KUALA LUMPUR: A legally-established body that will serve to address common issues at low- and medium-cost apartments is underway.
The chief task for the proposed National Housing Management Corporation (3P) will be to oversee a major process of redeveloping low- and medium-cost apartments, especially those which are dilapidated or more than 20 years old.
Urban Wellbeing, Housing and Local Government Minister Tan Sri Noh Omar told the New Straits Times that the massive plan laid out for 3P would also seek to address, once and for all, the issue of waste disposal for residents of these housing units.
The setting up of 3P, Noh said, would put an end to the issue of public housing projects being poorly maintained, as clearly evident in some states.
“Under the current system, when the Federal Government completes a PPR (public housing project), it will be handed over to the state government concerned.
“But this is clearly inefficient, as some states, especially those not under Barisan Nasional, had failed in their upkeep and ensuring the residents’ welfare.
“The one in Lembah Subang, for example, is unkempt and in a pitiful state.
“Not only is it not being managed properly by the state government... the problem there is worsened by residents not paying maintenance fee.
“The government feels that the time has come to establish 3P to better plan and maintain these houses,” he said.
The corporation will be governed under a proposed National Housing Management Corporation Act.
“The cabinet has approved the 3P Act and we have sent it to the attorney-general, who will finalise the law before we can table it in the Dewan Rakyat,” he added.
On the “demolish and rebuild” plan for houses that have been around for more than 20 years, Noh said the corporation would have to conduct an analysis on the integrity of the buildings first.
He said owners of such properties could, in the future, look forward to a home that has ample parking space, better recreational facilities, kindergartens and a rest-and-relax area for senior citizens.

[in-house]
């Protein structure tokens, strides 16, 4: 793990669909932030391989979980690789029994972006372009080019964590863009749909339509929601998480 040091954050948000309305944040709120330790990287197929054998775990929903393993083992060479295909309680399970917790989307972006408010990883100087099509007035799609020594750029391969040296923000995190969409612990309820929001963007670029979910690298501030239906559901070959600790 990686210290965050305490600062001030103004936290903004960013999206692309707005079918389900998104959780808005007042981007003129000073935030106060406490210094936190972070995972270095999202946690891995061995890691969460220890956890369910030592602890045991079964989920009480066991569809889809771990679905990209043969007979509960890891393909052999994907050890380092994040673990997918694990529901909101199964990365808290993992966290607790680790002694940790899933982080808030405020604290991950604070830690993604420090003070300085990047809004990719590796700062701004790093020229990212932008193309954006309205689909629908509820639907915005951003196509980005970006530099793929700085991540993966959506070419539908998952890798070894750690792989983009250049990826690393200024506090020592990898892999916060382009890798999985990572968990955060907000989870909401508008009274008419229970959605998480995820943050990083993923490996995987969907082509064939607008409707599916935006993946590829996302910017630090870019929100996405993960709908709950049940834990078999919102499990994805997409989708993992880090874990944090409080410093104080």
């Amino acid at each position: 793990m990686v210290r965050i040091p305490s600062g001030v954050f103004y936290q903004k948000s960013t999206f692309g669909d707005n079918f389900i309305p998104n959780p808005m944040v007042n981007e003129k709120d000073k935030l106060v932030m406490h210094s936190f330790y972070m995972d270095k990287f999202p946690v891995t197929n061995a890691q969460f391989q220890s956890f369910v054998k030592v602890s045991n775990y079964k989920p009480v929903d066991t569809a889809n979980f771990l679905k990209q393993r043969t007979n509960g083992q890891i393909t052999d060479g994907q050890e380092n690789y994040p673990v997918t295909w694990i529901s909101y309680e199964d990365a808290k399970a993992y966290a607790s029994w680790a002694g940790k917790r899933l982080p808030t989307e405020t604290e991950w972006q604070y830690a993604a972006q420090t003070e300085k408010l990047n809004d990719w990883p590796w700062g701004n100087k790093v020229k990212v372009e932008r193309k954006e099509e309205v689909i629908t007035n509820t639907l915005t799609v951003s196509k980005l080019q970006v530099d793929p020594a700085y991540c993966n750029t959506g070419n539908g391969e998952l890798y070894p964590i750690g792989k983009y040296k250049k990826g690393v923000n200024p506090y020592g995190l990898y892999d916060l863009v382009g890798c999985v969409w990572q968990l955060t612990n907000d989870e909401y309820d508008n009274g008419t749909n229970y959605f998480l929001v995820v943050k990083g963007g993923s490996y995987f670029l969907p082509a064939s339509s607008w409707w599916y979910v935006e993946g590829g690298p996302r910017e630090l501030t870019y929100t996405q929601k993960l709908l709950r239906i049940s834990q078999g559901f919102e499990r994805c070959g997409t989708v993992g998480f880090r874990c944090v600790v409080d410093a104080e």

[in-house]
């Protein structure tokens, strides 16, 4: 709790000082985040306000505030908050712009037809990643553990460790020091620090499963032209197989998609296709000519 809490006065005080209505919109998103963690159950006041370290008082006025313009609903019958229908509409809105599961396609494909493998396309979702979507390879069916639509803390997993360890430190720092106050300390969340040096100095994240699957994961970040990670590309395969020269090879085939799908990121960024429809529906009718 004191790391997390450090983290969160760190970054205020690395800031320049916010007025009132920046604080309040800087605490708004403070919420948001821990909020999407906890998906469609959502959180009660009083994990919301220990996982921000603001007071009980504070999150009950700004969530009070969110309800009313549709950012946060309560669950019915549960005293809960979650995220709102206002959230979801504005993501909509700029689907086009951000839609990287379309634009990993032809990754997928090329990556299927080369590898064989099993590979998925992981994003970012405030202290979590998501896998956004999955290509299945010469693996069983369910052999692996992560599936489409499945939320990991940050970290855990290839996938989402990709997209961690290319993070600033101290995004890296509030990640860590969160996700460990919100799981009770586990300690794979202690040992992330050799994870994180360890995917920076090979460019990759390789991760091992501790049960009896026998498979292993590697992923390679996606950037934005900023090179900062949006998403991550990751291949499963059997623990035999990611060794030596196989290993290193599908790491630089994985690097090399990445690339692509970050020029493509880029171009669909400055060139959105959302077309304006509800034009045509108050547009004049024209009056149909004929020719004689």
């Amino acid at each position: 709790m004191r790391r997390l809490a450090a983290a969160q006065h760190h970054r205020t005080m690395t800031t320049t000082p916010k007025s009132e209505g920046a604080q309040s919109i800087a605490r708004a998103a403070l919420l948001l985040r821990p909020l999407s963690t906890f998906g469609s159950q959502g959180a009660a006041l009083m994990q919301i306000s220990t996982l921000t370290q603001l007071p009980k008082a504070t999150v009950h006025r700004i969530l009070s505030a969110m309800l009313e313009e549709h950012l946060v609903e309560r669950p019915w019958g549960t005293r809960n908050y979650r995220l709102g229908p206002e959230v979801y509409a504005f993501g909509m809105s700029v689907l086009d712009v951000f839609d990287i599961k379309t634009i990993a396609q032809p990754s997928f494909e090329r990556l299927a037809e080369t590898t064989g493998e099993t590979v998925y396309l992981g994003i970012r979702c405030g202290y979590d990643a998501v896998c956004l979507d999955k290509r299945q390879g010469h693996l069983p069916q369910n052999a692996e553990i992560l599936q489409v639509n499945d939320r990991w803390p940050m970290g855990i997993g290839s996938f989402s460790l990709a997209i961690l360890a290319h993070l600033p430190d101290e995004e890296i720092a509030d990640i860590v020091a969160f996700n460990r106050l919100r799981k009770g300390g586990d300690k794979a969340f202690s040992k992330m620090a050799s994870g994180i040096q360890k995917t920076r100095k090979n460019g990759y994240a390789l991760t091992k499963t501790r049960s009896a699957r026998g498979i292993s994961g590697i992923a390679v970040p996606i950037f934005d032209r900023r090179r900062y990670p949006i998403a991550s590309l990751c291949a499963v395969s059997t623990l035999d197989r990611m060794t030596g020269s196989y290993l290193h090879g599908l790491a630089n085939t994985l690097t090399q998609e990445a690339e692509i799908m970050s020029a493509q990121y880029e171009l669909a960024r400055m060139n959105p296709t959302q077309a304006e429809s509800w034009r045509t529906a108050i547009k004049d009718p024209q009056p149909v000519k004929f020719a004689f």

Noh assured these owners that they would not lose ownership of their homes, even if their flats and apartments were torn down to make way for a better one.
The 3P Act, he added would make sure of that.
The NST had, in December, reported that the government planned to introduce a new “Housing Redevelopment” law to address issues faced by those staying in low- and medium-cost high-rise homes.
National Housing Department director-general Jayaselan K. Navaratnam said it was more feasible to rebuild some dilapidated PPRs, as maintaining them would cost more in the long run.
“Most of the existing PPRs are already more than 20 years old and we have seen the ageing effects... for these buildings, redevelopment is the way to go,” he said.
The ministry, Jayaselan added, also hoped to replicate Singapore’s success in reducing the maintenance cost for its buildings.
“We are looking at how Singapore redeveloped the Toa Payoh city in the 1960s… you will not be able to imagine what it was like before it was redeveloped. That is what we want to do.
“Redeveloping means that we will demolish the entire building and build a new one. The redevelopment projects will factor ways to minimise the cost to maintain them,” he said, adding that the redevelopment plan was part of the government’s initiatives to offer the bottom 40 per cent (B40) income group the opportunity to enjoy the country’s development and have a more vibrant and conducive living environment.
“We don’t want the B40 group to miss out on new development opportunities, because for many, this is their only home.”